The Kalibo Mini Museum
The opening of the Kalibo Mini Museum was recently officiated by officials of The National Museum and the Department of Tourism (DoT) in Barangay Tigayon in Kalib, Aklan on March 31, 2015.
Artefacts found in Tigayon Hill in Kalibo photo from Balita.net.ph
National Museum researcher Geovanni Bautista stated that the museum would be promoted as a destination for tourists in the area. “We will also help the local government declare the site as a national protected area.”
The building housing the Kalibo Mini Museum was constructed using funds provided by the DoT, and local tourist officials said that visitors could visit the museum free of charge in the meantime. The museum contains the artefacts unearthed by Bautista and several other people when they started excavating two of the caves in Tigayon Hills. These include pottery shreds, human and animal remains, broken Chinese ceramics, and lithic materials.
A rare Cornelian Bead found in the sites is currently in Manila being studied at the National Museum. It will be returned to Kalibo afterward.
The DoT believes that the Kalibo Mini Museum will boost the attraction of Kalibo for summer tourists. Most people associate the city as simply a way to get to the famous beaches of Boracay. For the savvy tourist, however, there are many attractions in Kalibo that will only be enhanced by the addition of the Mini Museum.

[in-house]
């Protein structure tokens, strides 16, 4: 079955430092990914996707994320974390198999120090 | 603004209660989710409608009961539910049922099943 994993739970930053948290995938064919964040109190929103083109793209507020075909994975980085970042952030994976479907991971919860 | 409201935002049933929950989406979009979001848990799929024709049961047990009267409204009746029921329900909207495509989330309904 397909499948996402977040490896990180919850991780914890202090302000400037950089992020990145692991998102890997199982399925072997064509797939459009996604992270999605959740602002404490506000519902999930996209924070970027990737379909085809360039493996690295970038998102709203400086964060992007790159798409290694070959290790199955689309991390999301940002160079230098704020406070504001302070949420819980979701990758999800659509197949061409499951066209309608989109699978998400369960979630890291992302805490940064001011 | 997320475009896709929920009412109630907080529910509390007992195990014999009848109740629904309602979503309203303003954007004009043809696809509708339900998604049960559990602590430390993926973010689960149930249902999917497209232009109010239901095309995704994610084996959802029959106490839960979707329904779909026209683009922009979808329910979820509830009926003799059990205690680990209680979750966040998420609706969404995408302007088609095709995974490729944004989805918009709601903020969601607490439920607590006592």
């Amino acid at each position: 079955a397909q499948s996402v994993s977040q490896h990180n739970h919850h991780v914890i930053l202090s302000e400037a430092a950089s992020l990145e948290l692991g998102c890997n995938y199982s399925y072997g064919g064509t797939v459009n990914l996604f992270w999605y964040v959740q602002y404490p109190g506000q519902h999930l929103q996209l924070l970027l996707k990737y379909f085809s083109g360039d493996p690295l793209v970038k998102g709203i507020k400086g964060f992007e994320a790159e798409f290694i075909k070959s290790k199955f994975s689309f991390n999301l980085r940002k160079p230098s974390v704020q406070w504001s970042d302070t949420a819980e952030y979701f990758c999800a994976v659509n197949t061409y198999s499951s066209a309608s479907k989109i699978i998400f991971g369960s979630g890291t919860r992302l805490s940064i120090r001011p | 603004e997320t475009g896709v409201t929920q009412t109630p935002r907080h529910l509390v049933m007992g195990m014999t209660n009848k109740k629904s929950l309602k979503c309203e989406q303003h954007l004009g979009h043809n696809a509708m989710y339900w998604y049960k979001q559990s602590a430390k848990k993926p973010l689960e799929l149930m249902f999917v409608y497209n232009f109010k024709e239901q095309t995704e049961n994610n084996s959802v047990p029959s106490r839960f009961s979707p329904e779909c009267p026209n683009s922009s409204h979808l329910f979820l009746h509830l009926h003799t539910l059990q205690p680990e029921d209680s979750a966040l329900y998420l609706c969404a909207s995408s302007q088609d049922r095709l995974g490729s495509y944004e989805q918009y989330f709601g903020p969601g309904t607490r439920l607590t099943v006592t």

Other things to do in Kalibo
There is actually a museum just beside the Kalibo Cathedral that was established in 1882. Called the the Museo it Akean, the artefacts traces the history of the province from prehistoric times to the present. The museum also contains art exhibits and memorabilia.
Speaking of which, the Kalibo Cathedral is also an important and much revived landmark in the area. It was built in 1826, but suffered damage multiple times from war and natural disasters. Another landmark in Aklan history is the Aklan Freedom Shrine at the intersection of D. Maagma and Venetrans’ Avenues. It honors the 19 martyrs who fought against the Spaniards during World War II. There are 19 steps below the statue, eac one containing the name of each martyr.
There is also the Ati-atihan Festival held during the 3rd Sunday of January. It is as colorful and elaborate as the better-known Dinagyang and Sinulog, but much more spontaneous. If you missed that, you could find color in the lush mangroces at the internationally recognized Bakhawan Eco Park, which was a project by the non-government organization Kalibo Save the Mangroves (KASAMA).
If you are into crafts, then you should definitely make a visit to the Papierus Arts and Crafts on Osmeña Avenue part of your itinerary. You can get beautifully handmade paper that you can use as décor and for unique cards and notes. There is a demonstration on how handmade paper is made; it is always a good thing when you learn something new.
Aklan is also the center of piña fabrics, made from pineapple fibers cultivated in the region. To find the various export-quality fabrics produced by local weavers, head off to the Dela Cruz House of Piña showroom, where you will also see samples of nito basketry.